It is a problem of threads diverging. I would like to start a new thread on techniques, but as you say maybe I need some more experience. I am learning so much still on my own. I was for a while wondering about some aspects of wave riding hydrofoils, like steeper faces and barrels, but have now discovered both can be done
. I do though continually dread those sharp axe like TE tips going into my head or some other part of my body.
I will answer some of you points here because at this stage, as you brought them up here. I respect you not replying on them and won't take it at all as you conceding anything.
I think in general we have some misunderstanding. I do recognize a language barrier. I can only persist to try explain things in English as I do best. On tension "again", this is mainly a theory or way to look at things. Geometry is of course valid it's just I think tension is more valid. You can perfectly look at them in either way it's just to me tension is better. Maybe semantics a bit.
As to kite flying I am quite to very experienced, though the dynamics for hydrofoils has a little more to it. I think there is absolute rules. Things can be always broken to principles. The principle at play is the faster a kite flys and at the highest AoA it so produces the most power. It does this in the middle of the window best where it has the highest AoA. It can't remain in the middle because it is an area not big enough to fly much in. When a kite turns it loses speed, it is fact that all turning is is a variation of the speed from one side of a kite to the other. So a balance has to meet of how can a kite maintain it's maximum speed for it's longest period while being in the middle of the window. Well it would seem complicated except a person can feel the desired result being the pull or change in acceleration from the kite to them. By carefully focusing on this feel to the kite they can quickly learn techniques to get the most from the kite. The short answer is spend hours flying a trainer kite and you will naturally become adept at flying a kite for power and also many things.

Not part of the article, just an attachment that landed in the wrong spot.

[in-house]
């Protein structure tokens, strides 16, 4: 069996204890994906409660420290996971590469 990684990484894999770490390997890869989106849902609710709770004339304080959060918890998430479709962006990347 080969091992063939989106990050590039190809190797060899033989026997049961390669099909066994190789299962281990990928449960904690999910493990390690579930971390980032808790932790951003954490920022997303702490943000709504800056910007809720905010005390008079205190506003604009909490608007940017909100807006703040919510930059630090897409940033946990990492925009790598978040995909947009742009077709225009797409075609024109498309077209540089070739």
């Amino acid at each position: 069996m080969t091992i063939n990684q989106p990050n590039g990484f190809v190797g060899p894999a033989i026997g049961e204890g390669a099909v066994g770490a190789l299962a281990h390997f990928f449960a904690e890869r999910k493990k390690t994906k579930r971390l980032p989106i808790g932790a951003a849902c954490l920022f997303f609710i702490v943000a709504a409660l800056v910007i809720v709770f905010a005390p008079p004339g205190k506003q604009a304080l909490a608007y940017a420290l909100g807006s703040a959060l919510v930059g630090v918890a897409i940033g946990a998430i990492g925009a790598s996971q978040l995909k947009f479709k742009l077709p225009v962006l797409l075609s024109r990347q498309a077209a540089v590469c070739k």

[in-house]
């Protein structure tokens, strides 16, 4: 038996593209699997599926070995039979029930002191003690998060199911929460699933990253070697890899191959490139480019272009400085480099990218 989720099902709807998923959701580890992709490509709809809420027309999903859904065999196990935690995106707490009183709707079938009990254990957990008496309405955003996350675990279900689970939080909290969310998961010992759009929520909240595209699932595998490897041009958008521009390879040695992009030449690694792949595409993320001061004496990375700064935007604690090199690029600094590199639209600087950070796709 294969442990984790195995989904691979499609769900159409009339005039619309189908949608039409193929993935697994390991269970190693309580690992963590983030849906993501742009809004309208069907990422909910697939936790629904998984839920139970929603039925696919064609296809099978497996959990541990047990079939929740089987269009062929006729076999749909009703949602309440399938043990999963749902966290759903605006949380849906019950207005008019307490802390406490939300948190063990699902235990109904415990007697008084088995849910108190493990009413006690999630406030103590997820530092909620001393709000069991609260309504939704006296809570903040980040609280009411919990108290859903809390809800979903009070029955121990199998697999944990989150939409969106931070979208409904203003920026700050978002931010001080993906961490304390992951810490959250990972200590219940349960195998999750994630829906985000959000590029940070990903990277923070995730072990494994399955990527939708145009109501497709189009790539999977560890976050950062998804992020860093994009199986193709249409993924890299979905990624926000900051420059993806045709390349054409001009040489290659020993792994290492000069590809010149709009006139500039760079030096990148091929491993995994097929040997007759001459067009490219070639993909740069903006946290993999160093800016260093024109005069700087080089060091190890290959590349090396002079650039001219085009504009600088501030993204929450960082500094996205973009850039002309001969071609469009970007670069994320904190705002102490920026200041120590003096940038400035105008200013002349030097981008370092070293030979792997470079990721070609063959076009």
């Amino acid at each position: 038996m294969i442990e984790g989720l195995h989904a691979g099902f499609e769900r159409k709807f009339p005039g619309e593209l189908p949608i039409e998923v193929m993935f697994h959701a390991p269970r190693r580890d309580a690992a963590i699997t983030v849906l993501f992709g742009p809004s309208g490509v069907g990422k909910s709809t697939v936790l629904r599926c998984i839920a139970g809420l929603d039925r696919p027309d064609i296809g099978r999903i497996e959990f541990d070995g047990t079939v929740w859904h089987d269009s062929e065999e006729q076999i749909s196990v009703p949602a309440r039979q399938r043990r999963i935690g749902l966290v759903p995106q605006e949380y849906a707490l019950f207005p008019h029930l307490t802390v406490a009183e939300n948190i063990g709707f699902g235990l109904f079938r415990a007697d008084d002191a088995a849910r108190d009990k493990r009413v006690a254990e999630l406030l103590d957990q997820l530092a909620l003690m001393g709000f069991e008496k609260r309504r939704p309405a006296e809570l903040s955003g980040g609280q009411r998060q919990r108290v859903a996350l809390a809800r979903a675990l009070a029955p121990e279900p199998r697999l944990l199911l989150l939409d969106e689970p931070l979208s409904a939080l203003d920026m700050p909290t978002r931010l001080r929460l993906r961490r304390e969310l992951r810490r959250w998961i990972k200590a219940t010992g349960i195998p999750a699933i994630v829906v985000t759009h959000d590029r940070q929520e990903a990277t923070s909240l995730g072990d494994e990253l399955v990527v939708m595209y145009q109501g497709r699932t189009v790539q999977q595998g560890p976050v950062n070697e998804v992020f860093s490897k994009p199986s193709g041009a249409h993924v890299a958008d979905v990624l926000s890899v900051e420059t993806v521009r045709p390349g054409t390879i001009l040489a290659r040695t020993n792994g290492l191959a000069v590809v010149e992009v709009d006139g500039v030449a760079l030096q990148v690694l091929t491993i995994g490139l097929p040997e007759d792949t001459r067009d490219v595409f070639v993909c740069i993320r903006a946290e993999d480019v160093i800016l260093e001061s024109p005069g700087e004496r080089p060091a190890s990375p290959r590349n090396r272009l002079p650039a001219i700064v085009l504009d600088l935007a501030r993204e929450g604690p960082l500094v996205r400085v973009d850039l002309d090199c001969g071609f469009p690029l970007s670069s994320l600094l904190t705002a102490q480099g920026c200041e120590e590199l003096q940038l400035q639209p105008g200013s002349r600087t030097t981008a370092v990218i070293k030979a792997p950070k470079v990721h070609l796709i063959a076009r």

On pumping I am guessing you mean on foil and not planing? You can certainly use pumping to accelerate on the foil and stay on it. I am not sure you can use it to solely get onto the foil, maybe but I have never seen it done. It can certainly be used to contribute, even with the board and your legs sunk you can pump a bit to help, though managing it while timing perfect flying is a skill that is not easy.
What I discuss on depower limits is very applicable in the lower wind. It is quite literally the difference between a kite that will fly forward or won't. On foil kites the mixer or the bar sets this limit. If you have reached the mixers limit then anything you do at the bar is pointless. You need to alter the mixer.
We largely agree on the fact that you need to get your body out of the water. It's just that I think there is more to it than that. That is why I brought up using a SUP. I have been learning to work from say getting my waist out, or more from knees to ankles out, to board out, to then on foil. Even techniques where maybe the first pass of the kite can't even raise your body, but you use it to pretension everything, second stroke raise body, third raise board, forth, fifth on etc build speed with pumping thrown in where ever.
I think techniques are perfectly valid no matter the riders weight. Things may not be linear, with advantage going to lighter people, but we are not talking massive variances here.
If you want to remain on topic, maybe answer my question or statements on topic. Like for a line plan?